Monday, October 08, 2012

Reader's Diary #877- John Polidori: The Vampyre

I think I've said it here many times before that while I like the idea of vampires, I've yet to find a piece of vampire fiction that really did anything for me.

Still, when I heard the history behind John Polidori's "The Vampyre" I had to give it a shot. First misattributed to Lord Byron in 1819, Polidori is now given his due. The story was born during three rainy summer nights spent Polidori spent with Lord Byron (Polidori was his physician), Percy Bysshe Shelley, Mary Shelley, and Claire Clairmont. To kill the time, the five shared "fantastical" tales. These fateful evenings lead to Mary Shelley's Frankenstein and John Polidori's "The Vampyre."

I'd heard of Frankenstein, of course, but not of "The Vampyre," though it turns out to be a rather important piece of literature. Vampires had existed in folklore before this time, but the classic stylish, aristocratic image is often credited to Polidori. It is certainly one of the earliest known written fiction about the blood-sucking creatures, predating Bram Stoker's Dracula by 78 years (Twilight by 186 years).

But is it any good? It's not half bad. I thought I was in trouble with the first paragraph:
It happened that in the midst of the dissipations attendant upon London winter, there appeared at the various parties of the leaders of the ton a nobleman more remarkable for his singularities, than his rank.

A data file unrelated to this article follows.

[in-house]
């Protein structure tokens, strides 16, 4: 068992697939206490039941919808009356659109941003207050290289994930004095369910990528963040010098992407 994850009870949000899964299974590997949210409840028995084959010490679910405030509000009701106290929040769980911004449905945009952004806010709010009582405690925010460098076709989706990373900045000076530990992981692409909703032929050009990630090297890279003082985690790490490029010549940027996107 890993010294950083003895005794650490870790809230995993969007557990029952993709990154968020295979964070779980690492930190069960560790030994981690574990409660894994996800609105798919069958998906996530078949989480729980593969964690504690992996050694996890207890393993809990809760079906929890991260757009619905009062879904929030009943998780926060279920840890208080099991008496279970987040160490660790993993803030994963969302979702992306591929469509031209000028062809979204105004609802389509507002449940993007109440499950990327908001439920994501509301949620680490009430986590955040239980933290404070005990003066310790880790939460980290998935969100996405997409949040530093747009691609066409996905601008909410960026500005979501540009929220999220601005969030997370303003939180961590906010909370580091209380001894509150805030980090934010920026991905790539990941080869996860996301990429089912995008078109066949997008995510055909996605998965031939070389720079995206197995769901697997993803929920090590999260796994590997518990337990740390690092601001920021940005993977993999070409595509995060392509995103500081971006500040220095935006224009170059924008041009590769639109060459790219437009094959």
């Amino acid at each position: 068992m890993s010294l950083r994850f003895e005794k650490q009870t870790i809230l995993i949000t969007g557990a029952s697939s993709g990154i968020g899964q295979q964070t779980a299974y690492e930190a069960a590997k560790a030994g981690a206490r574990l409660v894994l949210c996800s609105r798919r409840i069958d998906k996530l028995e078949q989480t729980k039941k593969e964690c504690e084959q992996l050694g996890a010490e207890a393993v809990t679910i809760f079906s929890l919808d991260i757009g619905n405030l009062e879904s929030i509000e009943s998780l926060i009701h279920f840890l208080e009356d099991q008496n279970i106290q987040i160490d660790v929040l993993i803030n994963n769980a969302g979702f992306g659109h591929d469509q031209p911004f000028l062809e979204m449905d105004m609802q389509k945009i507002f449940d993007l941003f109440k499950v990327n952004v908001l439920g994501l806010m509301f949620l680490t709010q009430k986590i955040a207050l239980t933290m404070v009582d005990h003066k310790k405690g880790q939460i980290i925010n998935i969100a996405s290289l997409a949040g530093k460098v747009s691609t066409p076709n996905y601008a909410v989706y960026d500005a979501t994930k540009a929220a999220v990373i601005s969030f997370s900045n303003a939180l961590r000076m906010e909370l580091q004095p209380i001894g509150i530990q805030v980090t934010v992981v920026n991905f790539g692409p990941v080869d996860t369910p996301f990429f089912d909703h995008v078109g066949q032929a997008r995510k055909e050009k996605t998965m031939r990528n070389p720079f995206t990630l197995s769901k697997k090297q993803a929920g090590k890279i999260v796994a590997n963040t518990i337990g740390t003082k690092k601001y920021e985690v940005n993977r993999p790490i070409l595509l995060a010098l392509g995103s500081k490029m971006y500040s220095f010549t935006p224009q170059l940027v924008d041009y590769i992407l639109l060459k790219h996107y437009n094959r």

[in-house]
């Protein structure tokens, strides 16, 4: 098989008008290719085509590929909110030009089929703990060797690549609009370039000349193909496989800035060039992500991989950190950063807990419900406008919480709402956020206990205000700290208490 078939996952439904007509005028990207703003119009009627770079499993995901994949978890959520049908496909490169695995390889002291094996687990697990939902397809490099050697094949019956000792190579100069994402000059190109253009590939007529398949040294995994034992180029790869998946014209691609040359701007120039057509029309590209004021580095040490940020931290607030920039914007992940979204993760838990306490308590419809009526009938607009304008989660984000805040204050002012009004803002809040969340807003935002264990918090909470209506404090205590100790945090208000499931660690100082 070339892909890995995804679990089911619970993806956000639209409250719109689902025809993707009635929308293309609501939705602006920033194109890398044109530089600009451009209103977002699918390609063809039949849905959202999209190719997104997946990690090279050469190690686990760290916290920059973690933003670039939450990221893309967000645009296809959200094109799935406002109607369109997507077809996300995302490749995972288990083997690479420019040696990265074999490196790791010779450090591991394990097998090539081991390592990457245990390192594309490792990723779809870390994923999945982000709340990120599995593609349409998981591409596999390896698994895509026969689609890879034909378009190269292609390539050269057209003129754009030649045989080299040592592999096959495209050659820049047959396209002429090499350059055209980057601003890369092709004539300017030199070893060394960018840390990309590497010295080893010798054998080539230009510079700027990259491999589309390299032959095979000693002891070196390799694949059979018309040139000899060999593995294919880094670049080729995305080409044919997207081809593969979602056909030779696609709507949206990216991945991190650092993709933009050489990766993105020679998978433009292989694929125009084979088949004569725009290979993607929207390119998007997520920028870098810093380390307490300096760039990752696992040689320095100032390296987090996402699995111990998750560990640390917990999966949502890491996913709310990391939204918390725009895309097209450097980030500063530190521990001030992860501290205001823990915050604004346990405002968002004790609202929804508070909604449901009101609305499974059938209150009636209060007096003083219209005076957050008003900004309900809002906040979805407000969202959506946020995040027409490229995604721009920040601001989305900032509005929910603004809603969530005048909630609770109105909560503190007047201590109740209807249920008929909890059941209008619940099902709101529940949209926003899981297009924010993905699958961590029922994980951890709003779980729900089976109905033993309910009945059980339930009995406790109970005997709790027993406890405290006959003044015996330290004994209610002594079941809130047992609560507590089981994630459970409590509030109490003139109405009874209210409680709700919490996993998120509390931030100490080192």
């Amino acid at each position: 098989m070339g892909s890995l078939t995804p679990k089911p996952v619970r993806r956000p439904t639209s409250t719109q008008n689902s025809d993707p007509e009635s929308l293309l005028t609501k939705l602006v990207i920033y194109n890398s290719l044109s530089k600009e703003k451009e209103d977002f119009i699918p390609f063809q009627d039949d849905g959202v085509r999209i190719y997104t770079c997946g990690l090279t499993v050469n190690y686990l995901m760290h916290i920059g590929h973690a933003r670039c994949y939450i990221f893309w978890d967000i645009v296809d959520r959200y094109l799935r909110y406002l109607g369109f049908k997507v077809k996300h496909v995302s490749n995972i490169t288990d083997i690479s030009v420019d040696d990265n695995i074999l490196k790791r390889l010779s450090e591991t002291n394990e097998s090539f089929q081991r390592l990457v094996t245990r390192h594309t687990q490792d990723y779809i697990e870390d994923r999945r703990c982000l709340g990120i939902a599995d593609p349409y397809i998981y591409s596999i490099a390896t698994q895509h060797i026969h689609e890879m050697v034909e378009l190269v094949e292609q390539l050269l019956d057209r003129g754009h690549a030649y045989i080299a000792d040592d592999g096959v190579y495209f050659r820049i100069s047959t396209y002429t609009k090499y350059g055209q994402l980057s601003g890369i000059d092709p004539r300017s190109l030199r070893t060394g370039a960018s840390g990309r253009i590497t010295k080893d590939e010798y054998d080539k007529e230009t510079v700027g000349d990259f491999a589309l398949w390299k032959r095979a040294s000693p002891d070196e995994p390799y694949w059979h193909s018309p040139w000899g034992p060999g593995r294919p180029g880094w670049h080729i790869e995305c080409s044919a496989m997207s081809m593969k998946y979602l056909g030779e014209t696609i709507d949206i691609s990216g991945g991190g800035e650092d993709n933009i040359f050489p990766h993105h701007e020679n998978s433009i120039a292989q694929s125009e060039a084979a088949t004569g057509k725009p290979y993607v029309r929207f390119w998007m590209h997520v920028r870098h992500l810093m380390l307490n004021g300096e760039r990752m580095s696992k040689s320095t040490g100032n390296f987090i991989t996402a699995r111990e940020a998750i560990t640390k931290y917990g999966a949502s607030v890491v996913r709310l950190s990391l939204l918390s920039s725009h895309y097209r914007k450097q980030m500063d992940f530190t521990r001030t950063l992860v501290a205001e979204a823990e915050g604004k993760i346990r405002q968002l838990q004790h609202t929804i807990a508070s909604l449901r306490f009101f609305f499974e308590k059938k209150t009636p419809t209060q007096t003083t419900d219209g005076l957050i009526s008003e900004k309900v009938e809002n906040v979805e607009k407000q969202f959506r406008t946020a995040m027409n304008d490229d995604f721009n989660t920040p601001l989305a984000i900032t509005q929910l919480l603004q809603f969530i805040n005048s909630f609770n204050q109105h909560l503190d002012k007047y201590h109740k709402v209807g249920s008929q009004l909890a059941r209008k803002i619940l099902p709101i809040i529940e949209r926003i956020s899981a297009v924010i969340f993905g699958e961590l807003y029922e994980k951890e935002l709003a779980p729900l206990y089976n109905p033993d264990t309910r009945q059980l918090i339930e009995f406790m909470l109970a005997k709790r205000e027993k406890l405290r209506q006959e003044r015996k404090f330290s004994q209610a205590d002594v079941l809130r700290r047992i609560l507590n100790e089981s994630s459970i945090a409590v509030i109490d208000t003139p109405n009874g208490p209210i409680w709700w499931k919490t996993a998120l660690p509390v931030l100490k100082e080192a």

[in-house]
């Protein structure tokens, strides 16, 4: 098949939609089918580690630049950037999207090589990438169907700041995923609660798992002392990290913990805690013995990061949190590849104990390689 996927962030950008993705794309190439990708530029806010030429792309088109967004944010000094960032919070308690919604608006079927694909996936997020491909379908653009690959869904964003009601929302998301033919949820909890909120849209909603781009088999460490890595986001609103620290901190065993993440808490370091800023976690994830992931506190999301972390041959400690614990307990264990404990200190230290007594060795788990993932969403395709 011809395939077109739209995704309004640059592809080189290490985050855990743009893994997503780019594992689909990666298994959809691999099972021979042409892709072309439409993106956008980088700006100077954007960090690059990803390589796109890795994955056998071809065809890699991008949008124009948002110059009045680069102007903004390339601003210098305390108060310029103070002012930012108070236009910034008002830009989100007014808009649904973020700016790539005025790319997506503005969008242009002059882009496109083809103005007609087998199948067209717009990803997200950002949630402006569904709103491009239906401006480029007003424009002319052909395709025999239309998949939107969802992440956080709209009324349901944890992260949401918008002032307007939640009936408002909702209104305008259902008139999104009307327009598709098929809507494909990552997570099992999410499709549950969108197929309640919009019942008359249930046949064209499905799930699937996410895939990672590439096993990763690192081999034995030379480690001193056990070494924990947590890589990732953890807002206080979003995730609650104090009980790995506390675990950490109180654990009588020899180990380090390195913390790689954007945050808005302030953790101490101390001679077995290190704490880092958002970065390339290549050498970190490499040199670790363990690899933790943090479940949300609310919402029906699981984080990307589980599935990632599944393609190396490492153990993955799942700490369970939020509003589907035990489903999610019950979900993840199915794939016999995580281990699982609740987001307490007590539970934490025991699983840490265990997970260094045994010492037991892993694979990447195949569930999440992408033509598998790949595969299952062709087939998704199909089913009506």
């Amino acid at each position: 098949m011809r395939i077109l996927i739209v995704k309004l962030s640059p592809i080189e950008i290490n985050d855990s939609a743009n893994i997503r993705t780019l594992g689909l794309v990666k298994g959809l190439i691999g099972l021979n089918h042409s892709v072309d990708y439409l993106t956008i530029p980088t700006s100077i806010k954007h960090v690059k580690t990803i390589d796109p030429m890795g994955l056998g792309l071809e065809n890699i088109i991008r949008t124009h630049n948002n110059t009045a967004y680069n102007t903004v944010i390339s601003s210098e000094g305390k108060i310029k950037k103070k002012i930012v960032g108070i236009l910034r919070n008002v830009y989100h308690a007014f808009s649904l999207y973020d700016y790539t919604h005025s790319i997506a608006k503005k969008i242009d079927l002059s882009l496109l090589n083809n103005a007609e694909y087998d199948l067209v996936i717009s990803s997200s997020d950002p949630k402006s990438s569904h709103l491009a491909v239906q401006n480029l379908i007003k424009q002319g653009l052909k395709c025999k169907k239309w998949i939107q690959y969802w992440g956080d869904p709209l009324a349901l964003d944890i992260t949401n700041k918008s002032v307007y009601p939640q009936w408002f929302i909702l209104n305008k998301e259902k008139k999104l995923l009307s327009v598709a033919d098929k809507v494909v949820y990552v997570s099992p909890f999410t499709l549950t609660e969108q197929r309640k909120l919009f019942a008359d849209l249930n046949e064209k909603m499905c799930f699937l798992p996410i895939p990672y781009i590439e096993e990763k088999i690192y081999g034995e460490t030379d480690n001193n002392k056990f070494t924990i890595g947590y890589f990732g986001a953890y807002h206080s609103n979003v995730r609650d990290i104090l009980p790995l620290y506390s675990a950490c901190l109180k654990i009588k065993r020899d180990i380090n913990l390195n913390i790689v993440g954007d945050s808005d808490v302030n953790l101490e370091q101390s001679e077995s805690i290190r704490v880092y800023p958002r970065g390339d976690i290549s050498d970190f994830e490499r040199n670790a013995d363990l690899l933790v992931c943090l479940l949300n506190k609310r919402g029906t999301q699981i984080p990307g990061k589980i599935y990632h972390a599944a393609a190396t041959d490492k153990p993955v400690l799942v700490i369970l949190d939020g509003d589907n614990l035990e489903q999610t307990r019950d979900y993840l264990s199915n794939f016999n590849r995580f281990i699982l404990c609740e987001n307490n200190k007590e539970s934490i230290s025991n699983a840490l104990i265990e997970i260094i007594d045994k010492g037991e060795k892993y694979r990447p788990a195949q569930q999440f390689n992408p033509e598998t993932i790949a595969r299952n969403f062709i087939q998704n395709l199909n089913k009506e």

Clearly the story shows its age and I wasn't sure I was up to understanding it. Fortunately the old vocabulary and style grew up me quickly and it wasn't too difficult to gather what was going on. What was going on wasn't altogether surprising (though I imagine at the time it would have been), nor scary, but I did enjoy the imagery of the piece, the style of the vampyre. And, like the better vampire stories, I like how such mythical beings seem to say more about us than them. In "The Vampyre" there is something intangibly sinister about the title character, but (perhaps even because of it) people are still drawn to him. Of course, like Eve's attraction to the forbidden fruit, like Pandora and the box, such attractions tend not to turn out so great.

(Did you write a post for Short Story Monday? If so, please leave a link in the comments below.)

1 comment:

Barbara Bruederlin said...

I wasn't aware of this story either. Kudos to you for making it past that overwhelming opening paragraph.